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Andersson had premonition about return

by Bill Roose / Detroit Red Wings

It look liked Joakim Andersson scored on his first shift since being recalled by the Red Wings last Saturday. But the first-period goal was overturned by video review for being offsides. (Photo by Getty Images)

TAMPA, Fla. – As winter turns to spring in western Michigan, Joakim Andersson had a hunch he’d be back in Detroit for the start of the Stanley Cup playoffs.

“I didn’t talk to them at all about it before, but I knew they kept me for this time of year as a depth guy,” Andersson said. “It was in the back of my head but I was a little bit surprised.”

Andersson will be in the lineup tonight when the Red Wings face the Tampa Bay Lightning in Game 1 of their first-round Eastern Conference series at Amalie Arena.

“Just excited to be back here for the playoffs and the fun time starts,” Andersson said. “They’ve used me in the playoffs before a couple of years ago and last year, so I know what it’s about and I enjoy these games.”

In February, the club decided to give Andreas Athanasiou a second look this season. The speedy rookie made an immediate impact, which made Andersson expendable at the time.

But now, with the playoffs being an even tighter checking brand than the regular season and with every mistake on the ice magnified, the club recalled Andersson for the season finale against the New York Rangers, and reassigned rookie Anthony Mantha to Grand Rapids.

“It’s funny when we looked back at film of previous playoffs, and even last year, he showed up in a lot of good clips against Tampa,” coach Jeff Blashill said. “Andersson has been around. You do remember the playoffs series against Anaheim and Chicago a couple of years ago he’s a third line center. He’s got playoff experience. He knows how to play the game. Lots of time in the playoffs you just have to manage your shifts because nothing is going to happen and he’s OK with that.”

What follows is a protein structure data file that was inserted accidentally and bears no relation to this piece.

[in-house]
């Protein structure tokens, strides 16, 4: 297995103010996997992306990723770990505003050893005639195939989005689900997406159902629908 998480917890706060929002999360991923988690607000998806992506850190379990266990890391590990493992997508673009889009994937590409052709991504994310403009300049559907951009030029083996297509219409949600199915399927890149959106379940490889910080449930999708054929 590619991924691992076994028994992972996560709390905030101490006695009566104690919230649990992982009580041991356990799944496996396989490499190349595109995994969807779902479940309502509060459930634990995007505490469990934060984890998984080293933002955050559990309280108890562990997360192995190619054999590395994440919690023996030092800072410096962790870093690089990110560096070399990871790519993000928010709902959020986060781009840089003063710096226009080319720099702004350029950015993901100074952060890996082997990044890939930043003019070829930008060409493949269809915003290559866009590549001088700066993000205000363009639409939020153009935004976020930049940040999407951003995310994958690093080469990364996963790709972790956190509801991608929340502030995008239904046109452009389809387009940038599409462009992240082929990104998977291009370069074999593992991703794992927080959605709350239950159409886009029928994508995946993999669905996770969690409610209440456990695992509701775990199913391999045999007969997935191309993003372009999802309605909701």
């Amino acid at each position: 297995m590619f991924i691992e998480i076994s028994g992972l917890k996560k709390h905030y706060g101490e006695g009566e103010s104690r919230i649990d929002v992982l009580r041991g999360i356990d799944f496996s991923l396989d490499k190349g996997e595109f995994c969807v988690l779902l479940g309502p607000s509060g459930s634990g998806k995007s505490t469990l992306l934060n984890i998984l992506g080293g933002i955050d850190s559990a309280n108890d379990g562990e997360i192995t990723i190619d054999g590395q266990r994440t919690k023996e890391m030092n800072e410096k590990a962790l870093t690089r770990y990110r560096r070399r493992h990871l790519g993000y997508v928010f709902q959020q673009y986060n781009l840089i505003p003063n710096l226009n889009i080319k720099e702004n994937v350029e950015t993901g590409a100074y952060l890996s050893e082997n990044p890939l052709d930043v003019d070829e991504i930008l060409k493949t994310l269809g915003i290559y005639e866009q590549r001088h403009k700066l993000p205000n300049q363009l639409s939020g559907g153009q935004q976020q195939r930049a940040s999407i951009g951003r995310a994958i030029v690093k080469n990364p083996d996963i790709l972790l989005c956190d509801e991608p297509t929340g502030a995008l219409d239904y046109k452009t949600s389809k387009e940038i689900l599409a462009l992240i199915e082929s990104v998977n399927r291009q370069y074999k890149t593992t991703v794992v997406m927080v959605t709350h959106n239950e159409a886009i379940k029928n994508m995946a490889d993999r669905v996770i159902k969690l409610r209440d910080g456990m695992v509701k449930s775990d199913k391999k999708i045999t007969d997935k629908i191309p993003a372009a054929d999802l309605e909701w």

More than likely, Andersson will get less ice time in this series but they’ll be harder minutes with the fourth liners Athanasiou and Luke Glendening. The situation seems to be ideal for Andersson, who will also be counted on to kill penalties and win faceoffs in the defensive zone.

“I enjoy the playoffs. It’s more physical, it’s tight games,” he said. “The series last year against Tampa there was no room. They have some good skilled players, so it’s a great opportunity for us and like I said, I enjoy this time of year. I don’t know if it fits me better or not, I can’t tell that but we had a good playoff series against these guys last year, so we should have a good chance again this year.”

The 27-year-old Andersson played in 28 games with the Red Wings before he was sent to the American Hockey League in mid-February. He didn’t take the reassignment as a punishment; instead, he went to Grand Rapids and worked on getting prepared for the NHL postseason.

“I played a lot more minutes and that’s what I needed,” he said. “I was in and out and not many minutes when I was in (in Detroit), so I needed to play hockey, and it should help me now that I’m back here.

“I needed to play to be able to come back at this time of year to be successful, I mean, I was in and out of the lineup and I didn’t play as much when I was in. So I needed to get some minutes for my legs to get skating again. So whatever, those 19 games or something (in Grand Rapids), I had a defensive role but I got a lot of minutes, so it was good.”

Andersson, who played in all seven postseason games last spring, gives the club safer defensive options than Mantha, Tomas Jurco or Teemu Pulkkinen can give them against the Lightning.